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John Rusnak

2 minute read

When your trading gets the FBI after you, you know you have taken a wrong turn. Hundreds of millions invested into yen that won’t soon be forgotten. This is John Rusnak’s story.


John Rusnak was a trader for Allfirst bank in Maryland in 1995 working in their foreign exchange trade division. Despite having only moderate success, he was once featured in the newspaper. He made a show of stopping the interview to make profitable trades, possibly to make himself look like more of a bigshot. In reality, he was paid modestly, barely supporting his family.


Rusnak was a junior dealer at Allfirst, and had a trading limit of $2.5 million. The leaders of the bank were first worried when John requested more money for his trading. This caused them to tell Rusnak to cut back his trading budget.


It was worse than it looked. Rusnak had actually speculated with $7.5 billion. He was speculating on the Japanese yen, betting it would gain ground versus the USD. The opposite happened, the USD gained 10% vs the Yen. This is what broke Allfirst, though the true extent of the damage was not obvious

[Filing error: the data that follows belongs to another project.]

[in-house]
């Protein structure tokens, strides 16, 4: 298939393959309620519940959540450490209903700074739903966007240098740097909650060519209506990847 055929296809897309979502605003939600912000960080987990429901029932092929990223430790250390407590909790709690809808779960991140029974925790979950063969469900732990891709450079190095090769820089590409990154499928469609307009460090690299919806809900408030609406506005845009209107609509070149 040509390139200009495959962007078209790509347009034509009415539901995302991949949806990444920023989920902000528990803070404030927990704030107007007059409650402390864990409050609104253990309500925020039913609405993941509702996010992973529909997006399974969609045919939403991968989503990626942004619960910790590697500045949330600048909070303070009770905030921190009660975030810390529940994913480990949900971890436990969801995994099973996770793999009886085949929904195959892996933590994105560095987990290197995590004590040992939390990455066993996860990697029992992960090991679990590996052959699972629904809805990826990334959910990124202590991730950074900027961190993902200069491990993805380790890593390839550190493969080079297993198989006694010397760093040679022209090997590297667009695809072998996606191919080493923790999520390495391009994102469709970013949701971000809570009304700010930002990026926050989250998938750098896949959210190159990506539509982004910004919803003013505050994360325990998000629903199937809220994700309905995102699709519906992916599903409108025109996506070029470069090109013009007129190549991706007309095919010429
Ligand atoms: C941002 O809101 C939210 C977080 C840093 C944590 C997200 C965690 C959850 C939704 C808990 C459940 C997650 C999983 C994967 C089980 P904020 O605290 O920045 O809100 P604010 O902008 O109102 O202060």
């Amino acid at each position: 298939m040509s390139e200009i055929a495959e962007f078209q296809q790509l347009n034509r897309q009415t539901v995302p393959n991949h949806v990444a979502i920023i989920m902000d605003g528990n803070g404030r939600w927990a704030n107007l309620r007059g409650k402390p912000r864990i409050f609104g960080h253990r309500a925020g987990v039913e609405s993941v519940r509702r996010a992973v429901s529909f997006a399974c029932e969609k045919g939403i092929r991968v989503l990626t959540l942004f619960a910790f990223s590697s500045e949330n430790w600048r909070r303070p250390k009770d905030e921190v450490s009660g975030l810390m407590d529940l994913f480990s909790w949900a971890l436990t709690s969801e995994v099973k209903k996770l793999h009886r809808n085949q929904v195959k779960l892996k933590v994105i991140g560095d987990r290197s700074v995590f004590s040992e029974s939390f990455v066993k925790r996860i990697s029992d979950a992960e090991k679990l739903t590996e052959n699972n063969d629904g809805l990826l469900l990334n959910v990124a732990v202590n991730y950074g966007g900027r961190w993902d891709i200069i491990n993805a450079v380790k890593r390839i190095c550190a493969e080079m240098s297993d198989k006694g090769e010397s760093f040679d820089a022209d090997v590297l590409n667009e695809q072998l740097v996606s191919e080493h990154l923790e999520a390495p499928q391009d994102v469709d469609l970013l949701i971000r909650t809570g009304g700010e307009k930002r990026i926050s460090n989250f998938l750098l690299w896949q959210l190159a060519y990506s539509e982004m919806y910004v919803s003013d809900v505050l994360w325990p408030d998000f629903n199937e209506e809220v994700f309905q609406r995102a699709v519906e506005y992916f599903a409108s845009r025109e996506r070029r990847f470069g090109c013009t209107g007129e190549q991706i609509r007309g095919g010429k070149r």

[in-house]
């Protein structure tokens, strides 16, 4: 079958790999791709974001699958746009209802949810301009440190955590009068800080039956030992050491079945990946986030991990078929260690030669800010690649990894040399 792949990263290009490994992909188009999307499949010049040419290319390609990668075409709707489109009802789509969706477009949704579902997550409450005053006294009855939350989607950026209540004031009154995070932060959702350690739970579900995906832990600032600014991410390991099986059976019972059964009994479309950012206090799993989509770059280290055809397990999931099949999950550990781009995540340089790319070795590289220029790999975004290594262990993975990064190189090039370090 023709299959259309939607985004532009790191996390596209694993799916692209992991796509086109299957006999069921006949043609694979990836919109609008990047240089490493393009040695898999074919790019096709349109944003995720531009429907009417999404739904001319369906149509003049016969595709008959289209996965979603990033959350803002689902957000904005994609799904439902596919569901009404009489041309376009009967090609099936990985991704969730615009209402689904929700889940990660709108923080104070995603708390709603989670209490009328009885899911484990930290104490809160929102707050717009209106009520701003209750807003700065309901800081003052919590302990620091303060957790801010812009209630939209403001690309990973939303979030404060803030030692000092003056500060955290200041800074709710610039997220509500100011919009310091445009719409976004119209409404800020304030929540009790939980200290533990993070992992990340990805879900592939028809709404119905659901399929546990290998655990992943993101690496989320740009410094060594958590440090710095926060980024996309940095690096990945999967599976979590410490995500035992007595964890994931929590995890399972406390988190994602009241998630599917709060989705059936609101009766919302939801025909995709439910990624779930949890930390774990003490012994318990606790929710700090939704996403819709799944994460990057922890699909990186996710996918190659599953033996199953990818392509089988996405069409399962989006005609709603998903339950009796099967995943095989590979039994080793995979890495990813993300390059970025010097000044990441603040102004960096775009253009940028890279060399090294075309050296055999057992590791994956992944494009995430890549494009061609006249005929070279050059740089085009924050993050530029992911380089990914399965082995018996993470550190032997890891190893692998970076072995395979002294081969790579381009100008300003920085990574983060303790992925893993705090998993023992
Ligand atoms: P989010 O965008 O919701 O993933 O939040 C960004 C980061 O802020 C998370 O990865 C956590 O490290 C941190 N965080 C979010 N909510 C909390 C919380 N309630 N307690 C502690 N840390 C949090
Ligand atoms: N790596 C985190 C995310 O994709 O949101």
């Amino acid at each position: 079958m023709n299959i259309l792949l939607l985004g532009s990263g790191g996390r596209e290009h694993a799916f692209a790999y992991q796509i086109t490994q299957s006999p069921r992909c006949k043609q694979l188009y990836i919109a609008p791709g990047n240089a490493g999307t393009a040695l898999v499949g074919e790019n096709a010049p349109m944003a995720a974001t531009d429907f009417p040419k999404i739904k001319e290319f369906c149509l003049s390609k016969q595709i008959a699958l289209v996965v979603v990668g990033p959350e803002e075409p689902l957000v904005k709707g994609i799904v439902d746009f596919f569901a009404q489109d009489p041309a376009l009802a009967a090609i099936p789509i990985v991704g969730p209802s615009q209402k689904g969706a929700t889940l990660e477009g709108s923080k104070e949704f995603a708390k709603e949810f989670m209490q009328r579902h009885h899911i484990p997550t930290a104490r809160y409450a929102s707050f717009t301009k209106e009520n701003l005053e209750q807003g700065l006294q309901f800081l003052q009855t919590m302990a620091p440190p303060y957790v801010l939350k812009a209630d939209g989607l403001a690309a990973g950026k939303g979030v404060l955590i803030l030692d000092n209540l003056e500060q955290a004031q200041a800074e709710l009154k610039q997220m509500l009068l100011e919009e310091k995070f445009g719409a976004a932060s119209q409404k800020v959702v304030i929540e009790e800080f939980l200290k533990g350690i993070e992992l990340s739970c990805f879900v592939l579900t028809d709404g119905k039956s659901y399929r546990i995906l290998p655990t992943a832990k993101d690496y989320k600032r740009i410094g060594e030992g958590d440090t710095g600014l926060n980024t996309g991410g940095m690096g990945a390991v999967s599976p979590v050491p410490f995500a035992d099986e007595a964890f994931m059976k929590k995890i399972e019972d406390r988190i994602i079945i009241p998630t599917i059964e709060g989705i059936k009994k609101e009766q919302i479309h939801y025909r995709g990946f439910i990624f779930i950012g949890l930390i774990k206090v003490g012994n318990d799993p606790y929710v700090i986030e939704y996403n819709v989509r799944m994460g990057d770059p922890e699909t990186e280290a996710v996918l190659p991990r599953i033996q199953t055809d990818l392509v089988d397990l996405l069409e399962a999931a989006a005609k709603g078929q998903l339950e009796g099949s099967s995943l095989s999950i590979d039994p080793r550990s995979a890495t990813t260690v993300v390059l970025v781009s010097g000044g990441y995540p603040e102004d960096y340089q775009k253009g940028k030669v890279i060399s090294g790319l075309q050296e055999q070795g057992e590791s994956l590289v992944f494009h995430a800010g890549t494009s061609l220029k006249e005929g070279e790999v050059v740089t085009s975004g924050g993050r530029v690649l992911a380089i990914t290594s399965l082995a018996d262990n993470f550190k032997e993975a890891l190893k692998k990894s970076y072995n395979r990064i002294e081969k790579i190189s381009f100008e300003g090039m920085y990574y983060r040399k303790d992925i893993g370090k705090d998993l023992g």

It appeared Rusnak had set up options contracts to hedge his bets. These were actually fabricated, meaning the losses had nothing mitigating them. They discovered these false options after routine inspections, causing the bank to be quite shocked.


Rusnak initially worked with authorities during the investigation. Later he stopped answering his phone and disappeared. This brought the FBI in to investigate, as well as the CEO of another bank recruited to assess the level of damage at Allfirst.


Soon it was announced that Allied Irish Banks (“AIG”, the parent company of Allfirst) would have to write off $750 million. Rusnak himself was directly linked to the loss of $691 million, which he would have to work towards paying back, depending on his earnings after prison.


This is one of the biggest rogue trader disasters in history. It was a terrible move by John Rusnak and the $691 million debt will serve as a stark reminder.

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